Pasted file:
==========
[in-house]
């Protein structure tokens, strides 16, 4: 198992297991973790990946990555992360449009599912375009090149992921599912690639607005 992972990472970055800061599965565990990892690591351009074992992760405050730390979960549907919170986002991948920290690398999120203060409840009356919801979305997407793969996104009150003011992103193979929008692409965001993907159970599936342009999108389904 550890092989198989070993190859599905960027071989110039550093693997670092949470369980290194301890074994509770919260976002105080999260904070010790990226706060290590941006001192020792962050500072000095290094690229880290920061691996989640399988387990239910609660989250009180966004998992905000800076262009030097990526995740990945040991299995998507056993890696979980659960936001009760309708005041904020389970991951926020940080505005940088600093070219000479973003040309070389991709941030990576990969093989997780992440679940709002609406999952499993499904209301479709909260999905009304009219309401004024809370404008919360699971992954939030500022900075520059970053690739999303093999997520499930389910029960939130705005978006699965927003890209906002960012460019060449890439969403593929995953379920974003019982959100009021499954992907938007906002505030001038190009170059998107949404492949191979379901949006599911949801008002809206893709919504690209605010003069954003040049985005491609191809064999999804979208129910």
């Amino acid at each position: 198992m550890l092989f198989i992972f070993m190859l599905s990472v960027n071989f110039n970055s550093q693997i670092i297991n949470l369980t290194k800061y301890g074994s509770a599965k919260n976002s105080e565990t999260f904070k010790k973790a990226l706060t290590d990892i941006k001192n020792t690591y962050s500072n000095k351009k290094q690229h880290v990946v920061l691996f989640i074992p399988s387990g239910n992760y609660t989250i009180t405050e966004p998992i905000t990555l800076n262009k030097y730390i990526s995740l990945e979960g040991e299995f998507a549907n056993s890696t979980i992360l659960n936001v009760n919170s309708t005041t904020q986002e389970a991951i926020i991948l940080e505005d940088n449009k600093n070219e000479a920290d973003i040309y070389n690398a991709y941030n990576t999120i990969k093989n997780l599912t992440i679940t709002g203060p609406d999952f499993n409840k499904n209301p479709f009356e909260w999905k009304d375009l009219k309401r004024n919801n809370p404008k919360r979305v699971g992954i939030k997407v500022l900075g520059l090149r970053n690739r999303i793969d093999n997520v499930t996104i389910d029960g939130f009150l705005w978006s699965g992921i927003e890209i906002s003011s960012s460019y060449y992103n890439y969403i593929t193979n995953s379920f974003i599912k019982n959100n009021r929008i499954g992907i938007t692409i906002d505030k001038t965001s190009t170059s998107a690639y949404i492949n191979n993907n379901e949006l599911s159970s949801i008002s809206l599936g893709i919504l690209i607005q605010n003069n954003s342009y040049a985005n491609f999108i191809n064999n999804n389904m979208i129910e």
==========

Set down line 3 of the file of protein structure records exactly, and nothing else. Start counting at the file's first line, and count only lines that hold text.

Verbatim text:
């Amino acid at each position: 198992m550890l092989f198989i992972f070993m190859l599905s990472v960027n071989f110039n970055s550093q693997i670092i297991n949470l369980t290194k800061y301890g074994s509770a599965k919260n976002s105080e565990t999260f904070k010790k973790a990226l706060t290590d990892i941006k001192n020792t690591y962050s500072n000095k351009k290094q690229h880290v990946v920061l691996f989640i074992p399988s387990g239910n992760y609660t989250i009180t405050e966004p998992i905000t990555l800076n262009k030097y730390i990526s995740l990945e979960g040991e299995f998507a549907n056993s890696t979980i992360l659960n936001v009760n919170s309708t005041t904020q986002e389970a991951i926020i991948l940080e505005d940088n449009k600093n070219e000479a920290d973003i040309y070389n690398a991709y941030n990576t999120i990969k093989n997780l599912t992440i679940t709002g203060p609406d999952f499993n409840k499904n209301p479709f009356e909260w999905k009304d375009l009219k309401r004024n919801n809370p404008k919360r979305v699971g992954i939030k997407v500022l900075g520059l090149r970053n690739r999303i793969d093999n997520v499930t996104i389910d029960g939130f009150l705005w978006s699965g992921i927003e890209i906002s003011s960012s460019y060449y992103n890439y969403i593929t193979n995953s379920f974003i599912k019982n959100n009021r929008i499954g992907i938007t692409i906002d505030k001038t965001s190009t170059s998107a690639y949404i492949n191979n993907n379901e949006l599911s159970s949801i008002s809206l599936g893709i919504l690209i607005q605010n003069n954003s342009y040049a985005n491609f999108i191809n064999n999804n389904m979208i129910e």